Substituting hazardous chemicals
Companies use chemical substances to fulfil a technical function for the manufacture or use of their products. Sometimes, the nature of these substances means that they are hazardous to human health and the environment. Increasing awareness among producers and consumers, combined with increasing regulation, means that entire industries are seeking safer alternatives.
What are the benefits of substitution?
The obvious benefit of using safer alternatives is that hazardous chemicals are removed from the supply chain. If hazardous chemicals are no longer manufactured, transported or used they will pose no risk to human health and the environment. There is also an often overlooked economic benefit whereby the use of safer alternatives allows reduced risk management measures and their associated costs. However, substitution often requires detailed planning and an up-front investment in order to avoid instances of regrettable substitution.
TSG Consulting can help
TSG’s consultants have experience of supporting the substitution of hazardous chemicals within high-tech industries where the demands of alternatives chemistries can be rigorous. As part of the Science Group, TSG can also call on the expertise of a team of scientists and engineers to provide technical support.
TSG can help with:
- Business case development
- Creating and implementing substitution strategies
- Understanding technical requirements
- Development, testing and implementing alternatives
- Working with industry partners
Business case development
For many organizations, delivering product to the customer is the number one priority and it can be difficult to be proactive and undertake substitution ahead of regulatory requirements and before issues start to impact on business operations. Taking the time to develop a strong business case can often be the first step to getting ahead of potential future issues.
TSG can help you undertake a risk benefit analysis and develop a robust business case that could be used to support the creation of a substitution project.
Creating and implementing substitution strategies
All change creates risk, and substitution is no different. In order to manage risk to an acceptable level, a robust strategy is required to address all eventualities. Some aspects to consider include: scope, cost, funding, policy development, skills’ gaps, third party support, risk management, and change control.
TSG can help with all aspects of strategy development using their consultant’s previous experience.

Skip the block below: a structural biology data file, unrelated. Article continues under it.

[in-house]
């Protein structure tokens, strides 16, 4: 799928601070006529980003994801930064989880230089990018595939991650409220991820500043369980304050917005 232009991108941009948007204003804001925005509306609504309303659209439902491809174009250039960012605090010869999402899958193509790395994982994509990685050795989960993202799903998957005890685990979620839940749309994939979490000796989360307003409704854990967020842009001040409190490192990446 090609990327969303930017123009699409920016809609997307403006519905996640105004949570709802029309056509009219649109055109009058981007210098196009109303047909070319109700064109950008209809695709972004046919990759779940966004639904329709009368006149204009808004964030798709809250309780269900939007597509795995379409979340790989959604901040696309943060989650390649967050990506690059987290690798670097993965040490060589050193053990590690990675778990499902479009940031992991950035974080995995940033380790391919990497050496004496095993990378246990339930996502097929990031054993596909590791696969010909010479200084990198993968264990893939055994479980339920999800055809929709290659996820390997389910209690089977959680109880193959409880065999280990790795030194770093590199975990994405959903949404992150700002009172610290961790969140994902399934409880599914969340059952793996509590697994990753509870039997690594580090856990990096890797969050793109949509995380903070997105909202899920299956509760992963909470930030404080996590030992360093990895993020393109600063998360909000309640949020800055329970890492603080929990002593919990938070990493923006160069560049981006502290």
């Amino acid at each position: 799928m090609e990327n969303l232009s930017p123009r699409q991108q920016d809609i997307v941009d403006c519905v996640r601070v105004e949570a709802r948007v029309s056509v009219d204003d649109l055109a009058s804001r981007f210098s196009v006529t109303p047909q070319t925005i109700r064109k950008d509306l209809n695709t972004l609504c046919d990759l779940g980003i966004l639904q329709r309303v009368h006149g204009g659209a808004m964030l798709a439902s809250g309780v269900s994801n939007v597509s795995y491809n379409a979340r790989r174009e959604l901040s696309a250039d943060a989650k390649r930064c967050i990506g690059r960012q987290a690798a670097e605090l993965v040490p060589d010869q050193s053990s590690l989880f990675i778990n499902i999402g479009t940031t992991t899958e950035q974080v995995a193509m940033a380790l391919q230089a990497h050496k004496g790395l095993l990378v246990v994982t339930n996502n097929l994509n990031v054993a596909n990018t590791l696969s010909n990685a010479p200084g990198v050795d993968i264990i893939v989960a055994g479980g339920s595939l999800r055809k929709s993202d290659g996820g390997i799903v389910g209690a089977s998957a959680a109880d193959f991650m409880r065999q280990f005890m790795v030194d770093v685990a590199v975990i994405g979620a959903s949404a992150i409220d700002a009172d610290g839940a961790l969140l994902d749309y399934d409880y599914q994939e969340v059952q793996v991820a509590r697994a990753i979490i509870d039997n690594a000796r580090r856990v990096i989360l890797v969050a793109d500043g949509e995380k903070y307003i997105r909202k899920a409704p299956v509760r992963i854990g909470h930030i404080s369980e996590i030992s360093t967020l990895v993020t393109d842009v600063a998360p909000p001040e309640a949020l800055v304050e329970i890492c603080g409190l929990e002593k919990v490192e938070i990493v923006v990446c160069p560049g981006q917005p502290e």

Understanding technical requirements
As an example, hex chrome has been used for decades in many industries for corrosion protection of light alloys. Light alloys are particularly important to the aerospace and defence industry where corrosion can impact on product safety and efficacy. The REACH regulation has encouraged industry to look at alternative chemistries and in order to do so effectively it is crucial to define the technical performance requirements of the hazardous chemistry. This has led to industry research and a better understanding of how hex chrome can inhibit corrosion.
Being part of the Science Group, TSG can call on its team of scientists and engineers to analyse and define the technical function of the hazardous chemistry. This can be a crucial step in substitution.
Development, testing and implementing alternatives
Alternatives to hazardous chemistry may be other chemistries or even a technological solution. For example, nearly 15% of substitutions of hazardous chemistry triggered by REACH regulation were to a new technology rather than a different chemistry. This phase in a substitution program can be one of the longest and most complex.
TSG can help to plan and manage substitution projects including alternatives’ development, testing and industrialization.
Working with industry partners
Chemical substances used for manufacturing processes may be common across some industries so there could be an opportunity to work with your competitors to find a common alternative. This is particularly helpful when you use the same suppliers. Many industries have created trade associations and working groups to assist in this collaboration under robust legal and technical frameworks.
TSG’s consultants have worked to create industry groups to allow competitors to work on substitution projects without violating anti-trust laws. We also have extensive experience in managing other types of technical consortia.